To conclude our discussion of the magical towns of Michoacán, we continue north of Morelia to the tranquil town of Cuitzeo, overlooking beautiful Lake Cuitzeo, the second largest fresh water lake in Mexico.
The lake is surrounded by mountains and has no natural outlets. Lake Cuitzeo provides one of the city’s signature culinary delights, the small fish known as charales. Also on menus here are piglets, frog legs and tortillas painted with vegetable dyes. The lake also provides tule, or bull-rushes, from which baskets and mats are fabricated.
In the center of the town of Cuitzeo, on a promontory with views down the hill to the placid lakeside, is a large church and former Augustinian monastery dedicated to St. Mary Magdalene. The complex was begun in 1550 and houses a remarkable collection of frescoes, many of them striking in their monochromatic palette, yet many of them seriously faded. Some are extended geometric and floral patterns, while others portray biblical scenes. At one end of the open chapel is a stunning portrayal of the last judgment, predominantly in black and white with small accents of red.
The draftsmanship exhibited is some of the most precise and elegant we have seen anywhere in Michoacán. The most famous of these frescoes, perched dramatically at the head of a wide staircase, shows a friar being crucified. It was long a controversial image, and one that caused the collection to be closed to the public for decades.
The austere cloister also includes a small museum with both permanent and special exhibits. During our visit, there was a fine exhibit of large photographs depicting the elaborate face painting that accompanies the Dia de Muertos celebrations in autumn.
On the road from Morelia to Uruapan, second largest city in the state and an economic hub of the western area, lies one of the most striking of the pueblos magicos, Santa Clara del Cobre. The center of the copper industry, it has a worldwide reputation, one that peaks in early August when it hosts the National Copper Fair and competition. Although the copper ore itself comes from mines more than an hour away, it was the availability of charcoal in nearby forests that made this a better location for smelting. Here craftsmen are clearly the kings, and even public signs are hammered out of copper!
Copper production in Michoacán dates from pre-Hispanic times, when religious and domestic vessels, masks, rattles or earrings, were no more important than production of copper farming implements or military breastplates. The excellence of Purépecha coppersmiths surpassed even that of their Zapotec neighbors in Oaxaca, but it was the Spaniards who introduced the bellows, as well as casting and hammering, and during the colonial era elevated copper work to the prominence it holds today. The revered Bishop Quiroga, in the 16th century, granted the city exclusive rights to produce cazas, the large copper vats used all over Mexico for rendering fat or frying chicharones.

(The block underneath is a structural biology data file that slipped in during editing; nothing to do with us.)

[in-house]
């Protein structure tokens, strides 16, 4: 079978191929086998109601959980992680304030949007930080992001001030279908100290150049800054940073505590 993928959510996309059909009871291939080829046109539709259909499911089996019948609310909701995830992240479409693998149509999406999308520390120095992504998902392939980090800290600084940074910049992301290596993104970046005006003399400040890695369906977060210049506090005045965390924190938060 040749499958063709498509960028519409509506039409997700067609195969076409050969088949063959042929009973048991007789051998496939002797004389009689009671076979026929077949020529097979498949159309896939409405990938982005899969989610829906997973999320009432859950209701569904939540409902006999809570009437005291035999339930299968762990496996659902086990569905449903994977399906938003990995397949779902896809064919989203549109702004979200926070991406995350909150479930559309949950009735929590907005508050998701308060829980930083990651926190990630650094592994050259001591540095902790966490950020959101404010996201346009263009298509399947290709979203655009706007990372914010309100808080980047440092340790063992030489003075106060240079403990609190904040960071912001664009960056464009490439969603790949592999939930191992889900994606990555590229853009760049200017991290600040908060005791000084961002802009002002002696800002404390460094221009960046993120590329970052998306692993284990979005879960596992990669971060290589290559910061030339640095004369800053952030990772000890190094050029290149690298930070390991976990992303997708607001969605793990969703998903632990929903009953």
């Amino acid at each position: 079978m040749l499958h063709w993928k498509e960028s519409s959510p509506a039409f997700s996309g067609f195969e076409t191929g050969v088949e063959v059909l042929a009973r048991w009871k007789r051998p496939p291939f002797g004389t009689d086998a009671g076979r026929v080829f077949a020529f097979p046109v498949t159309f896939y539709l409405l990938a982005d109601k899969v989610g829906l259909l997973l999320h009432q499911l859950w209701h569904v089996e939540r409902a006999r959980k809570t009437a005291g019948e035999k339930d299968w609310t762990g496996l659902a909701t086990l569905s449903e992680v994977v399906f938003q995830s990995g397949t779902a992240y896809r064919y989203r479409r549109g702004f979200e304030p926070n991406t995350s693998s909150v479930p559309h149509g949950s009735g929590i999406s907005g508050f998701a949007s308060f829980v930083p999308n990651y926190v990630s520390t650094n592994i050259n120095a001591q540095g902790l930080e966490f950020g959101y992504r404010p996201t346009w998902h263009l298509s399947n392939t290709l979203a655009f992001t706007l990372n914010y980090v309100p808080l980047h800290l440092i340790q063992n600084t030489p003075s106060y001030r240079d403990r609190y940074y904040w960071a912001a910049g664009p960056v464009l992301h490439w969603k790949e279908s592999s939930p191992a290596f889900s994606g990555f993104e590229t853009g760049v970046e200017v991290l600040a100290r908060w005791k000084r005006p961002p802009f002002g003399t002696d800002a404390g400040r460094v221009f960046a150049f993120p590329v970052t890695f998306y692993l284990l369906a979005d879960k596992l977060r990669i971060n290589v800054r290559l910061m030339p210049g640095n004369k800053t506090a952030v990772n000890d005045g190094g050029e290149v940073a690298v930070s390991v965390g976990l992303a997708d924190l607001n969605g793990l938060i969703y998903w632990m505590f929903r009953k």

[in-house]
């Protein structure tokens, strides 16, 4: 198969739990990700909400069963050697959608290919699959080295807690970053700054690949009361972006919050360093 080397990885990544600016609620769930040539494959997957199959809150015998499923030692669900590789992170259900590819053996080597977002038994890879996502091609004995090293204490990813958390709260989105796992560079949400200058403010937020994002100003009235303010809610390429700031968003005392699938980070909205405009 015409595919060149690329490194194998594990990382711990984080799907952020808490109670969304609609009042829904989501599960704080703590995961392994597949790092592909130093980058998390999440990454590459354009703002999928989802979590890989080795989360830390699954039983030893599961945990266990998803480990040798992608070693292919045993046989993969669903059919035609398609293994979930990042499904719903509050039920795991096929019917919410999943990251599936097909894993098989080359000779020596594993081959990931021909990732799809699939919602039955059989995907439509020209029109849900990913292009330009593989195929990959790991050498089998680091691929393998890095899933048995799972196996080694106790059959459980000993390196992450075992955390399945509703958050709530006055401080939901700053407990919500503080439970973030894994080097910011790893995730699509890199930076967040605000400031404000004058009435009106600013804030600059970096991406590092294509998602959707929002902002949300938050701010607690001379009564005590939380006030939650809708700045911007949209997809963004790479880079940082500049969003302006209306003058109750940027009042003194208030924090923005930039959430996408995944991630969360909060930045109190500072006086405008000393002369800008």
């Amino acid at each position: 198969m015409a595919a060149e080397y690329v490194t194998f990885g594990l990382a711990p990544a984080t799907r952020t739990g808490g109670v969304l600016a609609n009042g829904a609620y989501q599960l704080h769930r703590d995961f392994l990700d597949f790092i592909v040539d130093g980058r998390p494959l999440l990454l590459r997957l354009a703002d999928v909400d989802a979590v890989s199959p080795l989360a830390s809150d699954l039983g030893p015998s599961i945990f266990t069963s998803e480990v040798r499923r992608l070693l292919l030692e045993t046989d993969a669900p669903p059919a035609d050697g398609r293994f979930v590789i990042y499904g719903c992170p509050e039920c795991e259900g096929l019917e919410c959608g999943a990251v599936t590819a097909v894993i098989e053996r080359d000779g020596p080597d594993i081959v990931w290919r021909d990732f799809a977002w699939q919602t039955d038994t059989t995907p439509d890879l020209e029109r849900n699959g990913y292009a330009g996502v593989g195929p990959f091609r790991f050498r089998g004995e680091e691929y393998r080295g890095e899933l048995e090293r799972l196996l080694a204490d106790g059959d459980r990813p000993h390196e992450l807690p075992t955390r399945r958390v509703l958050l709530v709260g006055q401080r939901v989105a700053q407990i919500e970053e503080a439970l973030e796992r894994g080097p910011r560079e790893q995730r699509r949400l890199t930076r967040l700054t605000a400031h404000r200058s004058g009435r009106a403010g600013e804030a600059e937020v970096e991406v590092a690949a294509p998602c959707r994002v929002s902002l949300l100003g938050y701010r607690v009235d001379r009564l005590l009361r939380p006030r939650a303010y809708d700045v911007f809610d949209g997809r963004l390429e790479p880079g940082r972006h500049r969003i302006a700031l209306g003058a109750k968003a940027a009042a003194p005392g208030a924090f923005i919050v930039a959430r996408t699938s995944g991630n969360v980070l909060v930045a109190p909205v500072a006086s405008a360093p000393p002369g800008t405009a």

The central plaza of Santa Clara is lined with the same red and white buildings found throughout Michoacán, and, as expected, there is a lovely bandstand in the center – this one with aged copper posts supporting the roof. Some of the surrounding cafes feature copper tables and chairs. South of the square are three significant churches in which one discovers extraordinary copper chandeliers and even copper clad building trusses.
The showplace of Santa Clara is the National Copper Museum, where winning entries from the annual competitions are on display. The breadth of imagination and artistic excellence is astounding.
There is, as expected, a store with exceptionally fine merchandise, and in the courtyard, smiths demonstrate the coppersmith’s craft for onlookers. The flames are lighted and stoked with large bellows. As the heat increases the ore is removed from the fire in discs that are then hammered thinner and thinner by five men working in consort. They even invite bystanders to take a turn at the sledgehammers! It is a laborious and challenging occupation, but the results are impressive. Large items can take weeks or even months to produce.
In neighboring shops, and in kiosks and stalls all over town, copper items are available in every size, shape and quality. There is endless variety in design, surface treatments, textures and colors, from bowls, plates and cups, pots, kettles and lanterns, candlesticks, wall pieces, vases and jars, to jewelry, hammered doors, and exquisite sculpted sinks and tubs. Many pieces are purely utilitarian, though beautifully crafted, but many others are truly museum quality.
Most of the shops will ship to any address in Mexico. We took advantage of the great prices, (though haggling is not tolerated at many of the shops) and we can happily report that everything was expertly packed and arrived in Mérida a week later and in perfect shape! These masterpieces add a new luster to our home, but also serve as a happy reminder of the magic of Mexico’s copper capital.